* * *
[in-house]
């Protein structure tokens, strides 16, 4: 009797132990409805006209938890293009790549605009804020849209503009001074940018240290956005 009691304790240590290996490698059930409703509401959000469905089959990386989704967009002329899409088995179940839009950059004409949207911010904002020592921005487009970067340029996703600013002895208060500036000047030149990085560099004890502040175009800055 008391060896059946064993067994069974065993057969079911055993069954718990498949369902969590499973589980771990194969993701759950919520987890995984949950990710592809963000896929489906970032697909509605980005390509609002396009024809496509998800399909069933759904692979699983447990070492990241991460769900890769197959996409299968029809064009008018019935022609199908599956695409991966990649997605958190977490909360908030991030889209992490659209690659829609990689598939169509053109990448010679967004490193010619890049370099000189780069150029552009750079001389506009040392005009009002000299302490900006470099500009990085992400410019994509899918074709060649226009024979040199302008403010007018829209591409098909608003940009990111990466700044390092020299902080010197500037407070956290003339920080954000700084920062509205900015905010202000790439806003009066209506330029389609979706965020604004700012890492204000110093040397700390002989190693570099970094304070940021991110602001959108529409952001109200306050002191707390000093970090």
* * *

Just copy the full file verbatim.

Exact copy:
[in-house]
């Protein structure tokens, strides 16, 4: 009797132990409805006209938890293009790549605009804020849209503009001074940018240290956005 009691304790240590290996490698059930409703509401959000469905089959990386989704967009002329899409088995179940839009950059004409949207911010904002020592921005487009970067340029996703600013002895208060500036000047030149990085560099004890502040175009800055 008391060896059946064993067994069974065993057969079911055993069954718990498949369902969590499973589980771990194969993701759950919520987890995984949950990710592809963000896929489906970032697909509605980005390509609002396009024809496509998800399909069933759904692979699983447990070492990241991460769900890769197959996409299968029809064009008018019935022609199908599956695409991966990649997605958190977490909360908030991030889209992490659209690659829609990689598939169509053109990448010679967004490193010619890049370099000189780069150029552009750079001389506009040392005009009002000299302490900006470099500009990085992400410019994509899918074709060649226009024979040199302008403010007018829209591409098909608003940009990111990466700044390092020299902080010197500037407070956290003339920080954000700084920062509205900015905010202000790439806003009066209506330029389609979706965020604004700012890492204000110093040397700390002989190693570099970094304070940021991110602001959108529409952001109200306050002191707390000093970090």